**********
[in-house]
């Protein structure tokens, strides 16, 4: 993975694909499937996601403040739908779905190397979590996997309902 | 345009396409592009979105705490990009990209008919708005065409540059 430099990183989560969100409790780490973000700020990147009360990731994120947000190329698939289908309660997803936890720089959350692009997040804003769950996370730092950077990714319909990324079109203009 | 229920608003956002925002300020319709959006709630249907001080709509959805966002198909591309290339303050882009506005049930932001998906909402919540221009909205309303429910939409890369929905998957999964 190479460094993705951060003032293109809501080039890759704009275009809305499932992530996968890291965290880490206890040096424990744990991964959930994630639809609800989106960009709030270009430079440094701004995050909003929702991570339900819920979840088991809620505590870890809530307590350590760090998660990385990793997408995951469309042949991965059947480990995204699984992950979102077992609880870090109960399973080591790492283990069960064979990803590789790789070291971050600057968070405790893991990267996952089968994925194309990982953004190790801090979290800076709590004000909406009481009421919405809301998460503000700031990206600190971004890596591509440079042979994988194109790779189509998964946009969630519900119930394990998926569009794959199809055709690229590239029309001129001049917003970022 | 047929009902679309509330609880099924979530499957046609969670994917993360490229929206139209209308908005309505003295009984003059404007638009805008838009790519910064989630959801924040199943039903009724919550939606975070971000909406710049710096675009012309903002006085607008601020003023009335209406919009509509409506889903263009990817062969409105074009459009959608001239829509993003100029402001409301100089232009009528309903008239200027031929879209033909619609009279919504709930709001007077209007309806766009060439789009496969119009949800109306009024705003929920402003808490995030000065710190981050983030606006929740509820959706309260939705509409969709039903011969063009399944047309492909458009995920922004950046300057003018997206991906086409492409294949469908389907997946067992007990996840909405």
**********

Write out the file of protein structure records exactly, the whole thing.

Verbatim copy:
[in-house]
């Protein structure tokens, strides 16, 4: 993975694909499937996601403040739908779905190397979590996997309902 | 345009396409592009979105705490990009990209008919708005065409540059 430099990183989560969100409790780490973000700020990147009360990731994120947000190329698939289908309660997803936890720089959350692009997040804003769950996370730092950077990714319909990324079109203009 | 229920608003956002925002300020319709959006709630249907001080709509959805966002198909591309290339303050882009506005049930932001998906909402919540221009909205309303429910939409890369929905998957999964 190479460094993705951060003032293109809501080039890759704009275009809305499932992530996968890291965290880490206890040096424990744990991964959930994630639809609800989106960009709030270009430079440094701004995050909003929702991570339900819920979840088991809620505590870890809530307590350590760090998660990385990793997408995951469309042949991965059947480990995204699984992950979102077992609880870090109960399973080591790492283990069960064979990803590789790789070291971050600057968070405790893991990267996952089968994925194309990982953004190790801090979290800076709590004000909406009481009421919405809301998460503000700031990206600190971004890596591509440079042979994988194109790779189509998964946009969630519900119930394990998926569009794959199809055709690229590239029309001129001049917003970022 | 047929009902679309509330609880099924979530499957046609969670994917993360490229929206139209209308908005309505003295009984003059404007638009805008838009790519910064989630959801924040199943039903009724919550939606975070971000909406710049710096675009012309903002006085607008601020003023009335209406919009509509409506889903263009990817062969409105074009459009959608001239829509993003100029402001409301100089232009009528309903008239200027031929879209033909619609009279919504709930709001007077209007309806766009060439789009496969119009949800109306009024705003929920402003808490995030000065710190981050983030606006929740509820959706309260939705509409969709039903011969063009399944047309492909458009995920922004950046300057003018997206991906086409492409294949469908389907997946067992007990996840909405």